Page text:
Please don’t just come for a party and to see what you can get for “free” from other people – that’s not what AfrikaBurn is about. Making a contribution is actually the best part about attending AfrikaBurn! If you’re not sure what to give, you could always make your contribution in the form of volunteering (read about how you can volunteer here). I volunteered last year and it was so much fun – I met some great people, welcomed “virgins” to the gate with big hugs, and really felt like I was participating in the festival.
AfrikaBurn is on a farm 300 kilometres north of Cape Town. The drive is fine up until you turn off onto a 110-kilometre-long dirt road which is a notorious tyre shredder. Don’t overload your car, drive really slowly (as in less than 70km/hr) and make sure you’ve got a spare and a jack.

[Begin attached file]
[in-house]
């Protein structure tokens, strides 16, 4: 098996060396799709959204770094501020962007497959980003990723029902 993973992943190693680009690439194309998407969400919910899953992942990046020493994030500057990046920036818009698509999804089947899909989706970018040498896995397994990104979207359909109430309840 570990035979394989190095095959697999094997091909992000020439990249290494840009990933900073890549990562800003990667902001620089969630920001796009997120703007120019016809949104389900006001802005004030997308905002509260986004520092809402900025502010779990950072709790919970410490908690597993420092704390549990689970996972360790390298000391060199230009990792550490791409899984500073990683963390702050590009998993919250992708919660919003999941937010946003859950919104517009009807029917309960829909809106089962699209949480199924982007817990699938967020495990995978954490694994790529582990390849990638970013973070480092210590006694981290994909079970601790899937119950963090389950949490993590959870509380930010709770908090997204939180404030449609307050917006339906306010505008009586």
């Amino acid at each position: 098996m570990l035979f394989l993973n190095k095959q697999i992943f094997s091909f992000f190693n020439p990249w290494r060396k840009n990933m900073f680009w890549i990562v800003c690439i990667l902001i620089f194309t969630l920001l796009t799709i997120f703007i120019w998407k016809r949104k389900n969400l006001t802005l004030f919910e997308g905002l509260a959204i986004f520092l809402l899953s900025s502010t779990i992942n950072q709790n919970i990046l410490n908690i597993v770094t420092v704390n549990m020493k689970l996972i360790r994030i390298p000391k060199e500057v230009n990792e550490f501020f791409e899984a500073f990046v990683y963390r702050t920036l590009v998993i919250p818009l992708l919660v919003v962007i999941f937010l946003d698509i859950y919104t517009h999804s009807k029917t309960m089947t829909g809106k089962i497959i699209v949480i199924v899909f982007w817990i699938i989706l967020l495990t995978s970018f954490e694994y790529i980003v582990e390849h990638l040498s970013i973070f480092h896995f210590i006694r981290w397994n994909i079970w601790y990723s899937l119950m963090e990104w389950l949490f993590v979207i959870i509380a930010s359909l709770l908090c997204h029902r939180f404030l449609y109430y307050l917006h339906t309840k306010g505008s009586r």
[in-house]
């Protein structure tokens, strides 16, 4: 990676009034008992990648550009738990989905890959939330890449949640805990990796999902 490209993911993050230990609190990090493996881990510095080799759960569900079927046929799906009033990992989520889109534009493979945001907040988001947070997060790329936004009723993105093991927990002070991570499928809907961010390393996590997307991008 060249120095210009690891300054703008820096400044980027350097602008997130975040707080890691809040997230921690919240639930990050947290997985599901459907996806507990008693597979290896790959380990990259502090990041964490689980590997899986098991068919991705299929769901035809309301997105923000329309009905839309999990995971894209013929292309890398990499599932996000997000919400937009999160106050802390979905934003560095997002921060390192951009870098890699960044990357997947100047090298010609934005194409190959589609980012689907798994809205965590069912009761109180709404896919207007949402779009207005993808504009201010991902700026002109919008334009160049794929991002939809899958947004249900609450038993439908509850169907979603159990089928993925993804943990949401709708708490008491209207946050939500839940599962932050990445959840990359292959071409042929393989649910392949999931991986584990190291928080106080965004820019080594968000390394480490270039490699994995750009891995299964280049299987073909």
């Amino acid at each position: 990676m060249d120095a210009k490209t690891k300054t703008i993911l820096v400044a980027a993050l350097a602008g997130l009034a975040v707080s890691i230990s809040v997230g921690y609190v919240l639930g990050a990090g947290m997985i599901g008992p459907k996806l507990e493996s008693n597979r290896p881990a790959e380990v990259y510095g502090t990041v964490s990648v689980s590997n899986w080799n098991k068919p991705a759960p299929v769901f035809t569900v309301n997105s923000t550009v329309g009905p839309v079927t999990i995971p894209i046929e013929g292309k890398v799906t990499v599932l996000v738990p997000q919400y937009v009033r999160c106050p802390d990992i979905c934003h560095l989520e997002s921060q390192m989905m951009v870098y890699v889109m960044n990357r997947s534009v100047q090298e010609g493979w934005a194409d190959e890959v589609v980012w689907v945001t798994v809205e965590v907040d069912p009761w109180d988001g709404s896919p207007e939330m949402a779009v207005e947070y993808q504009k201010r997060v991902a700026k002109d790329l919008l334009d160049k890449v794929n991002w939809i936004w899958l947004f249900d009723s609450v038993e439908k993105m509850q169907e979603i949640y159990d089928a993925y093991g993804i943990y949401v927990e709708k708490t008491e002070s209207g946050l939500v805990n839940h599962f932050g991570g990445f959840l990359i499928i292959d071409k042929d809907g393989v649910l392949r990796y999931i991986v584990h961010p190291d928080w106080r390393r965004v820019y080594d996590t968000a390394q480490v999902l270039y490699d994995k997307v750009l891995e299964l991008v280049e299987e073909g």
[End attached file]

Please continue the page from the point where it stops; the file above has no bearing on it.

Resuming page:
I’ve blown two tyres on two consecutive years driving as slowly as possible in my car (a VW Polo) – but it isn’t a 4×4. Even the big 4x4s get burst tyres though! I’ve burst my tyres on the way home both times – not sure if that’s coincidental or if it’s just more likely that you’d burst tyres the more you’ve driven on the road.
Once you’ve turned off the highway there’s only one small farm stall before you get to AfrikaBurn and it doesn’t have much to buy – a few costumes and some homemade ginger beer (worth stopping for). So don’t rely on getting any provisions on the road – get everything you need in Cape Town. The last place to fill up your water containers is the gas station near Worcestor.
How long to go for?